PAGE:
As the CEO of a technology company, this latest fad serves to remind me that when it comes to technology, just because we can, doesn’t mean we should. And, as more and more funeral homes seek to be the ‘leading’ funeral home in their communities, being on the front line gives them a greater chance of being shot.
The electronic guest book program shows just how technology can go wrong and how these developers are out of touch with the market they are serving. As the former owner of a funeral home for 22 years, I learned just how long line-ups can be to sign the guest book. Combine that with guests’ ages, vast computer illiteracy, and their often-frail fingers, the presentation of an electronic guestbook can be intimidating, to say the least.
As guests struggle with the crash course in tablet technology, they are also being asked to enter their contact information including an email address, address and zip code. On the surface, this is all done to generate personalized thank you cards for the family while the 20-50 people standing in line behind them are wondering “what the hell is going on??.”
Is this how funeral directors see themselves as leaders? Is this a true service to families? Do funeral homes really think they will gain new business this way? Today, less than 40% of those reaching out to support the family during their time of need are actually present to sign the guest book.
The advent of the newest stylus pen is even more troublesome. What these companies fail to tell you is that the typical stylus must first learn and study a user’s handwriting characteristics before accuracy is achieved. Most reports suggest that after a week or two, the accuracy will greatly improve. This doesn’t help calm visitors waiting in line to sign the guest book and the last time I checked, funeral businesses don’t do well with inaccuracies.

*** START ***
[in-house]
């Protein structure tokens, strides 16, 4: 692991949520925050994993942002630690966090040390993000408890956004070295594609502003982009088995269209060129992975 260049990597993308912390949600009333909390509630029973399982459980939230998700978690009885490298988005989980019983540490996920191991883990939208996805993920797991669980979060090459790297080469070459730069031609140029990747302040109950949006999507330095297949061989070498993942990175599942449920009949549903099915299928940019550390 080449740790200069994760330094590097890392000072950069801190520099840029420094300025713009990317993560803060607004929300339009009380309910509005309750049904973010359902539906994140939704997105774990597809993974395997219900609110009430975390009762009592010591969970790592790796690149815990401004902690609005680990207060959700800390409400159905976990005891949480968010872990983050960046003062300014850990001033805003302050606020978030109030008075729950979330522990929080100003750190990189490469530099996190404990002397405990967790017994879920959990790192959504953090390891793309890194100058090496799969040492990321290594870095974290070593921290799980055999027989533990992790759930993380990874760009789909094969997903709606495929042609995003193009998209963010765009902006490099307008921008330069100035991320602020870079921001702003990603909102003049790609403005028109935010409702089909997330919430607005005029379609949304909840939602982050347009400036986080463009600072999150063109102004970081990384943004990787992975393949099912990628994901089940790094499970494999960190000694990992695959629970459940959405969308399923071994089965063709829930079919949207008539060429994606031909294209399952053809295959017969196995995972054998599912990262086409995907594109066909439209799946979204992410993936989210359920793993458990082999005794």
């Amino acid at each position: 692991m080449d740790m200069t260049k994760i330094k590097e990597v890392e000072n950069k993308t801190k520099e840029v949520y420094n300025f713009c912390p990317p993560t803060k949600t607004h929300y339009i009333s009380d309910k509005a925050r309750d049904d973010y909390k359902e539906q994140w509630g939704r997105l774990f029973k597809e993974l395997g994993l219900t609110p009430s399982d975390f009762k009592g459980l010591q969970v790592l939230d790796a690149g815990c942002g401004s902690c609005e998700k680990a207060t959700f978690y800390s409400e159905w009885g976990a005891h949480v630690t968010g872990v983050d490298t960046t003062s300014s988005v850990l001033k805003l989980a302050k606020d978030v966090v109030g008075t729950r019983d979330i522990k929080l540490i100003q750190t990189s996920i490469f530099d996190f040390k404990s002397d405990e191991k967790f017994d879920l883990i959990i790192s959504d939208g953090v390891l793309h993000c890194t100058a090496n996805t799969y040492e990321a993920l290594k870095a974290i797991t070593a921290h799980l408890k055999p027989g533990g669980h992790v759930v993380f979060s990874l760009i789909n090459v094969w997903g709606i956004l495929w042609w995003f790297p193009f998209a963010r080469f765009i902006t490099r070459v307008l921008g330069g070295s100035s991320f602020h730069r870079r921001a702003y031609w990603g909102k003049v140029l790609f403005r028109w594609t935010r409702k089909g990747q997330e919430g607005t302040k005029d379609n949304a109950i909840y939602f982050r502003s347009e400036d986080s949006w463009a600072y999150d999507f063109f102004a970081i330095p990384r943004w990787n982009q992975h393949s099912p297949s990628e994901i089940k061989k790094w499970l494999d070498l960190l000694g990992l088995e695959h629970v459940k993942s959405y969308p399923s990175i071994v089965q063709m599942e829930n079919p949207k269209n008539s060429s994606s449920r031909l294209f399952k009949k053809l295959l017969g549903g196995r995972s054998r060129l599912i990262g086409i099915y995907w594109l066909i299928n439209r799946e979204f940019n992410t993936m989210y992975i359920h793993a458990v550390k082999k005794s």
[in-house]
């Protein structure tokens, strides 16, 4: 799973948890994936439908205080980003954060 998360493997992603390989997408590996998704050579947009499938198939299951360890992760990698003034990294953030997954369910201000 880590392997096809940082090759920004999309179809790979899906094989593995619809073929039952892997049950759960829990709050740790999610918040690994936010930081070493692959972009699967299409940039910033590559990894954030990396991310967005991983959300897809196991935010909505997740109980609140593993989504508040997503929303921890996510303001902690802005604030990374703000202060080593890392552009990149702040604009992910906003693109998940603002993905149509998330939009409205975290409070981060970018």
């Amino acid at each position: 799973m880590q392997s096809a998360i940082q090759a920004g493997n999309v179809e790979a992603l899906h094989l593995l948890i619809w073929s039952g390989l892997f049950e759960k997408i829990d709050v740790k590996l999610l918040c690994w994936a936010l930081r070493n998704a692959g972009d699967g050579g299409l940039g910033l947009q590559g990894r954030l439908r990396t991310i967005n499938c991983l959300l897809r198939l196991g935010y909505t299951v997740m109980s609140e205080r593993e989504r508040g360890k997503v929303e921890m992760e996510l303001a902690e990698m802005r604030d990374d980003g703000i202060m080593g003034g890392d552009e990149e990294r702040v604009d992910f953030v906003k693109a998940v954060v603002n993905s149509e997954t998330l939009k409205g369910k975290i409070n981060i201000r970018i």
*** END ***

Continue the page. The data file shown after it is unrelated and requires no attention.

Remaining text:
Setting all of this aside, many desperate funeral homes buy into the biggest feature these companies promote – Lead Generation! While this electronic information gathering is intended to create a database of contact information, the reality is that it can cause substantial damage to your credibility.
When I questioned a number of friends and acquaintances about the prospect of signing an electronic guest book, I got the same response: “If I was asked to electronically sign a guestbook and included my email address only to receive a message on my phone by the time I got back out to my car about prearranging my funeral, not only would that firm never bury my dog, I would never go back!”
So how does a successful funeral home truly leverage technology in a real funeral service world?
My simple suggestion is this: Place a sign near your traditional guest book that encourages all visitors to also take a few moments to sign the online guestbook on the funeral home’s website. Promote that you are doing this to provide the family with a complete, printed book recognizing all who have come together to support the family.
If your website is sophisticated enough to also capture the email address of those who have shared condolences, made a donation or ordered flowers, you would have a very good snapshot to print out a memory book for the family that truly showcases your standards and understanding of service.
As for what you do with those email addresses collected, well that is a topic for another day.
Kevin Montroy, CEO & Founder of FrontRunner Professional, is a 34-year licensed funeral director and former owner operator. He has spent the past 20 years looking out for funeral professionals by helping them avoid the pitfalls of technology and understand the importance of choosing their technology partner wisely.